So, the plot is spectacular as expected, but a big question coming into this game was how could they improve upon the gameplay in the God of War series after the leaps and bounds made from the first installment to the second? Well, just think of the gap between PS2 and PS3 and then increase it tenfold. The new “soft-body collision” system that allows Kratos to walk and climb along the Titans and other moving platforms adds an entirely new element to the gameplay. It can give traps and level hazards the ability to come from completely new directions as well as changing the entire scope of the level with one swing of a colossal arm or rotation of a platform. One second you’re on your feet, the next you’re hanging upside down. Include even more boss battles and button prompt sequences, mountable creatures to use against your foes, and brand new weapons and the gameplay has been taken to another level all over again.

Along with the amazing new “soft-body collision” system, the game is almost completely glitchless. The only glitch I saw was after upgrading my weapons in the pause screen, like in the previous God of War games, when coming back to the main game, the game froze. And not just lagged, I mean completely froze. I waited for five or six minutes before finally having to restart my PS3 and it happened several times. Maybe that “soft-body collision” system stressed the PS3 more than expected.

Aside from that glitch, the game is flawless. The graphics are absolutely stunning and take full advantage of the PS3’s capabilities by flooding the game with as much detailed blood and guts as possible. The carnage you can wreak on your enemies, from using weaker drones as battering rams against other foes and disemboweling some of the larger enemies, to ripping out a Cyclops’ eye like in God of War II, is all awesomely gruesome and detailed in ways you never imagined.

And the peripherals are phenomenal all around when you hear the tremendous audio. The original orchestrations that convey Kratos’ inner turmoil and the tension between Kratos and his godly foes are unbelievable at how well they set the mood. The SFX are spectacular from the clang of Kratos’ blades against concrete to a duller sound as they tear through rotted flesh. The greatest part of the sound though was the voiceovers. A star-studded cast came in to lend their voices to help flesh out some of the most famous faces in Greek Mythology. I won’t spoil who they play, but Rip Torn, Malcolm McDowell, and Kevin Sorbo (you can probably guess who he plays) all lend their voices to the returning cast of the first two God of War games including TC Carson as our infamous Ghost of Sparta, Kratos.

For the most part, everything about the game is top of the line, but it does lack in one area. Once you beat the story mode, I feel that there just isn’t a lot to bring you back for more. The story is so engrossing and takes so much out of you, that I don’t see a lot of people going for a second playthrough once you unlock “very hard” mode unless you are a trophy hog. The challenges might bring you back for a couple more hours, but they lack the depth to keep God of War III in your system once you complete this great gaming epic and so replay value is the only real sore point I see in God of War III.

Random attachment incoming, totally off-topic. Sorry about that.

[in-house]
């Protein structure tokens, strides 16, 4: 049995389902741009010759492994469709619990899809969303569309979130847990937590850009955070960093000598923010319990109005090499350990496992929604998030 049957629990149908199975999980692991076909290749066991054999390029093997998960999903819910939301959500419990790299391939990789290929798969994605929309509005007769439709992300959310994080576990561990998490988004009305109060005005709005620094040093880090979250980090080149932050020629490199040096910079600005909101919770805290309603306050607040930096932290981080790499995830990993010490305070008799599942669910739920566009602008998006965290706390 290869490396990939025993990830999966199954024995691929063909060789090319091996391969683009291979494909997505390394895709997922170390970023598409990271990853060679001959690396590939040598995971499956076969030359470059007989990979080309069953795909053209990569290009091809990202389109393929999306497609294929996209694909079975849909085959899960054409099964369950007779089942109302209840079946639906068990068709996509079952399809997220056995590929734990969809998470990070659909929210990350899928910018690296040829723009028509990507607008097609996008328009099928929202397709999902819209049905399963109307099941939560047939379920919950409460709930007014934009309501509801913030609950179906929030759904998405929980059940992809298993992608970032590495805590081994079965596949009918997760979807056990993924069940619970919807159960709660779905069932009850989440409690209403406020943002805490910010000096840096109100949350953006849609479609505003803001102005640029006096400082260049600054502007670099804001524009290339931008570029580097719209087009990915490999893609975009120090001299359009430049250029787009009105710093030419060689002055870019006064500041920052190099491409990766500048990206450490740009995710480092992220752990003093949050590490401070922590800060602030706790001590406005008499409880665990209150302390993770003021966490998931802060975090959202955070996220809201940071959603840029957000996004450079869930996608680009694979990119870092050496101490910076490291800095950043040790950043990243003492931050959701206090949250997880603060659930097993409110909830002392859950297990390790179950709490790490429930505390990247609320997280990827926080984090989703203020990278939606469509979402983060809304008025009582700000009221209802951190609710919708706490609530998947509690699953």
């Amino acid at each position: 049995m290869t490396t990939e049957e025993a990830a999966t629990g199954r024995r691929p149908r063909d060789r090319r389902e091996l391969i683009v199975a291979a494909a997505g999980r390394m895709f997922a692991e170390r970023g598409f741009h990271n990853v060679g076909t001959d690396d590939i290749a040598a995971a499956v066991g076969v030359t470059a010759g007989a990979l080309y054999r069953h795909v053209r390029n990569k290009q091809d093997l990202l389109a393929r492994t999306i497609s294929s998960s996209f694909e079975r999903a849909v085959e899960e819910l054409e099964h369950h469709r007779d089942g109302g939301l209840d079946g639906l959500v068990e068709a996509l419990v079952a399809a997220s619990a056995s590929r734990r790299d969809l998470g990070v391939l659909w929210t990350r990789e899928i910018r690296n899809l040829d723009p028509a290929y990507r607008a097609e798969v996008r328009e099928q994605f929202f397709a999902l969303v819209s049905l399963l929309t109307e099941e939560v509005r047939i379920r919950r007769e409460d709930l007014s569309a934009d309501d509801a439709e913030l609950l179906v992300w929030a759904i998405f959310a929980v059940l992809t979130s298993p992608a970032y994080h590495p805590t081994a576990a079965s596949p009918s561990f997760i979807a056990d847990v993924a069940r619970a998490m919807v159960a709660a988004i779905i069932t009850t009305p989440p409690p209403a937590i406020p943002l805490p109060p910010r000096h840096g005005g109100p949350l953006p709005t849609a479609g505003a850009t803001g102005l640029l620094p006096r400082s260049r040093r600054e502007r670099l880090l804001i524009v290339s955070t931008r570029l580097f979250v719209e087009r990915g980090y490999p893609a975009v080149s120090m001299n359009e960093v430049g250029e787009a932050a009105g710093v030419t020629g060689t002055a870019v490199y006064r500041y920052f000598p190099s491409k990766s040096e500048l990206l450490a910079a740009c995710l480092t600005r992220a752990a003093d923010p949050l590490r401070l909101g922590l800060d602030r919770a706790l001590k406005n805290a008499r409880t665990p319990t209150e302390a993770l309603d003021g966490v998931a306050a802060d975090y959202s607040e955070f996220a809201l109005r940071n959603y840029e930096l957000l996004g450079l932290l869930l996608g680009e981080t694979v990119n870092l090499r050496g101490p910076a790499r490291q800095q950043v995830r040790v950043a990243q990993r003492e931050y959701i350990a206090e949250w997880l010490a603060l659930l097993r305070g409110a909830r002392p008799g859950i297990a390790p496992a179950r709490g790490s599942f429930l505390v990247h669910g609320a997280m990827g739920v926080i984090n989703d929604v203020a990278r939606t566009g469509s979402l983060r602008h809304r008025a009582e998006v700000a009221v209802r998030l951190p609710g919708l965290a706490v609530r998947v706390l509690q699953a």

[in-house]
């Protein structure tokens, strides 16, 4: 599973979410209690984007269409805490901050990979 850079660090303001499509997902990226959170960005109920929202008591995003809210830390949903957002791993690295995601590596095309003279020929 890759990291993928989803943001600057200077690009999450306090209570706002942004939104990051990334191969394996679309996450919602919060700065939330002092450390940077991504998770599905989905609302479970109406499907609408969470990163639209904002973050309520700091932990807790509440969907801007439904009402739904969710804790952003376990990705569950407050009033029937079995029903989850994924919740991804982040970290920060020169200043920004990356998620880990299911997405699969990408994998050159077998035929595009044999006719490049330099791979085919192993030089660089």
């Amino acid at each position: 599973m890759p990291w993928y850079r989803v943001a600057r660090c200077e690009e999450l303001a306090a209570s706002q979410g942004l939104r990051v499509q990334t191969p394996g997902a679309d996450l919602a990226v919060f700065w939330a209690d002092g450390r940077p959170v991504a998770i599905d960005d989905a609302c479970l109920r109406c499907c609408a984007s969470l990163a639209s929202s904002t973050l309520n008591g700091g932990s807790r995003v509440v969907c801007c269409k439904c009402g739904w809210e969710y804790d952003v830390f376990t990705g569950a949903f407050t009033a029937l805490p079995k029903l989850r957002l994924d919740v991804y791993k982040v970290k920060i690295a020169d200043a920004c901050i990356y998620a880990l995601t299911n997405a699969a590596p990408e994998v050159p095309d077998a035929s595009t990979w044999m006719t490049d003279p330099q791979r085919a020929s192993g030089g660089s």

Even without a lot to bring you back, if you are a fan of amazing storytelling, solid gameplay, and gorgeous peripherals, then you would have to be insane to not pickup God of War III. I would recommend, however, that you play the first two God of War games before popping in this installment.

Ratings are based on a scale of 1 to 10 with 10 being the best.

Graphics: 10.0: Blood, guts, and seamless textures makes this possibly the best-looking game I’ve ever seen. You literally need to see it to believe it.

Audio: 10.0: A tremendous, completely original, mood-setting score combined with spot-on SFX would automatically give this great marks, but when you take into account the amazing voiceovers (something that is all too often taken for granted nowadays) from an all-star cast and this game is a treat for your ears.

Plot/Plot Development: 10.0: A perfect conclusion to the trilogy, God of War III is a quintessential Greek tragedy and would make Homer jealous that he hadn’t thought of it himself.

Gameplay: 8.5: The “soft-body collision” system is revolutionary in how seamlessly in changes your perspective in the middle of fighting hordes of enemies without an ounce of lag. Unfortunately, this might put a constant strain on the system because several times when I tried to return to action after upgrading my powers, the game would completely freeze and it happened far too often. This major glitch is the only thing that keeps this from getting a perfect score.

Replay Value: 6.5: Only a barely passing score for the replay value because God of War III offers you a couple of incentives to bring you back, but not enough to make it a necessity. Several challenges out of the main game and an unlockable “Very hard” mode are nice, but not really enough to make my mouth water at the thought of playing this game again.

Overall (not an average): 9.5: Amazing peripherals, compelling characters in this tremendous finale to one of the most epic trilogies in gaming history, and revolutionary gameplay makes the wait for God of War III well worth it. If you thought the jump in quality between God of War I and God of War II was unbelievable, you’re head just might explode with the jump between God of War II and God of War III.

God of War III will be available for PS3 on March 16th, 2010.

-Ray Carsillo